Federalism Court case Comparison
Marbury v. Madison & McCulloh v. Maryland
Marbury v. Madison (1803)
- Was a landmark in case in United States law which helped to define the boundary between the American government's constitutionality separate executive and judicial branches.
- The case resulted from a petition to the Supreme Court by William Marbury, who President John Adams had appointed as Justice of the Peace in the District of Columbia during his final days of office in an effort to weaken the incoming Democratic-Republican Congress.
- The Democratic-Republican administration under Jefferson had no desire to seat John Adam's Federalist "midnight judges", and they refused to deliver the remaining commissions to these judges.
- Marbury sued the Jefferson Administration, and the case eventually landed before the Supreme Court. Chief Justice John Marshall, himself a Federalist, ruled against the government in the case of Marbury v. Madison.
- The case established the precedent of judicial review, which is the power of the judicial branch to prohibit actions of the other two branches when they contradict the Constitution.
McCulloh v. Maryland (1819)
- Was a Landmark case that ruled that Congress had implied powers under the necessary and proper clause of Article 1, Section 8 of the Constitution to create the Second Bank of the United States and that the state of Maryland lacked the power to tax the Bank.
- Arguably Chief Justice John Marshall's finest opinion, McCulloh not only gave Congress broad discretionary power to implement the enumerated powers, but also repudiated, in ringing language, the radical states' rights arguments presented by counsel for Maryland.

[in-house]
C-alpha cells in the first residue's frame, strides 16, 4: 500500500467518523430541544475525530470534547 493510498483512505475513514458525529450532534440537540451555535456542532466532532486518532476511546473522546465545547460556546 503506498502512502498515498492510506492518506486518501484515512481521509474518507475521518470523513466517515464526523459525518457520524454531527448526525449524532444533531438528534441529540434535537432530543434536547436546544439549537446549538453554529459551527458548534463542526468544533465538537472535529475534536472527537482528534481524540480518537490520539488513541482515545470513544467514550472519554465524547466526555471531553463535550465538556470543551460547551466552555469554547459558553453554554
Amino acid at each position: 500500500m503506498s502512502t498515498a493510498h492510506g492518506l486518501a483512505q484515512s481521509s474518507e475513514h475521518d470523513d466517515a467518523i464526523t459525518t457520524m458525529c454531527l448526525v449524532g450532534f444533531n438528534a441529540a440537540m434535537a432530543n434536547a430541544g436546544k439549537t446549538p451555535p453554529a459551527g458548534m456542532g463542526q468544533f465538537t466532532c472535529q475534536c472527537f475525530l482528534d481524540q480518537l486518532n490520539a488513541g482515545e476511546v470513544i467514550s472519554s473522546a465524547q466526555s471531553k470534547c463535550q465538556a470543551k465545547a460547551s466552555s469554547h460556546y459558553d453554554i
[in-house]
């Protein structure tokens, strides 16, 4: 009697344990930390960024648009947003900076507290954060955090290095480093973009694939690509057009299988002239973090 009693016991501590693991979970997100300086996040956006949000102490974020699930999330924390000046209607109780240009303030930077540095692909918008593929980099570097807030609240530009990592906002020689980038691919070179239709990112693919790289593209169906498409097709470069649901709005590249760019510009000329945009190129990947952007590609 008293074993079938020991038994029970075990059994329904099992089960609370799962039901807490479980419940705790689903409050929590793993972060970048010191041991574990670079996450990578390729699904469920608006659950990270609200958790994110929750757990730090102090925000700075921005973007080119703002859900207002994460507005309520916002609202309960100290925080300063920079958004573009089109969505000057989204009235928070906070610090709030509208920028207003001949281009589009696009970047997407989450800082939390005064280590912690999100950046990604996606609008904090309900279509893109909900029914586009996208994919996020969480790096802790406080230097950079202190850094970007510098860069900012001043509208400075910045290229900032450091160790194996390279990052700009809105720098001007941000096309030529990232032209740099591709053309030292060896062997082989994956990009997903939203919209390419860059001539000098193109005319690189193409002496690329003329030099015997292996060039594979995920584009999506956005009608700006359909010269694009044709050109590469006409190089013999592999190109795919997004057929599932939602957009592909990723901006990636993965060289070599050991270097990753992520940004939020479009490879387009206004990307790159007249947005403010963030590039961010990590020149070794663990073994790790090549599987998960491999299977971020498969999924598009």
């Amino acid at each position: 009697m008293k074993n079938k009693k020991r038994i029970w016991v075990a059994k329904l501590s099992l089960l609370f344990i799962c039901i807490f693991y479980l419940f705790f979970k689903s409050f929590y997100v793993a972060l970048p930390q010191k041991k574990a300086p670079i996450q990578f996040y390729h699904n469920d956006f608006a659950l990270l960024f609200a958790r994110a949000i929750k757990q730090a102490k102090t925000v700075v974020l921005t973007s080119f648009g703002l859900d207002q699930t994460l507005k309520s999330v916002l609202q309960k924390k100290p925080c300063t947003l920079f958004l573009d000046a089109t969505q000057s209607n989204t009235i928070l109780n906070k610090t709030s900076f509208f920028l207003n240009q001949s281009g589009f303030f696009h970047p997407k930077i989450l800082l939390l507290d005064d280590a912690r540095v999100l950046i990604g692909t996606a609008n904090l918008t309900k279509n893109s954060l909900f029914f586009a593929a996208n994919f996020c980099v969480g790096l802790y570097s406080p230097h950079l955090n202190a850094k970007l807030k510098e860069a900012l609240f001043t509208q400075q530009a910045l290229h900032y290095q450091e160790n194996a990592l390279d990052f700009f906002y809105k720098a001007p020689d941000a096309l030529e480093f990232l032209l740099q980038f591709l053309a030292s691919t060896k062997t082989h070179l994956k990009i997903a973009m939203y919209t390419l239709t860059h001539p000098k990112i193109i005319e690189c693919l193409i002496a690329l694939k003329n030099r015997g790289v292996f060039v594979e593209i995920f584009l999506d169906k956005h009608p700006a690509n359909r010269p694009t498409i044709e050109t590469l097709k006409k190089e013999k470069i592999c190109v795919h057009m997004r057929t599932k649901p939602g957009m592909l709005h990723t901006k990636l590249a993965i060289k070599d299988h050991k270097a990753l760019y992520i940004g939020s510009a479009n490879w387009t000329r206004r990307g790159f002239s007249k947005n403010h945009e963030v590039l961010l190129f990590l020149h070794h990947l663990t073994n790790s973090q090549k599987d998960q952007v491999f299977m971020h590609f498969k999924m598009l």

- For McCulloh: The creation of a national bank had been fully debated in Congress as a means for conducting the financial operations of the nation, and Congress had deemed its establishment "necessary and proper." Minute details of national operations cannot be specified in a document like the Constitution, which provides only a framework. As such, many legitimate powers of government are implied by, rather than stated, in the Constitution. The bank was a legitimate federal function with which no State may interfere. The Maryland tax on the national bank, therefore, was unconstitutional.
- For Maryland: As a sovereign State, Maryland was vested by its people with all authority to regulate business and to tax institutions inside its borders. The regulation of banks was long accepted as a necessary means to prevent financial abuses. Since the Federal Government had created a number of statues to regulate State banks, what should prevent Maryland from regulating federal banks? Furthermore, since no authority to charter a federal bank is included in the Constitution, the Bank of the United States was, the State argued, unconstitutional.
- Marshall rejected Maryland's Argument, going on to say that the Constitution was meant to be an outline of basic ideas, easily understood by the general public, and open to interpretation. Marshall went on to argue that while the powers of government are limited, the "necessary and proper" clause was meant to enlarge the ability of Congress to carry out its enumerated powers.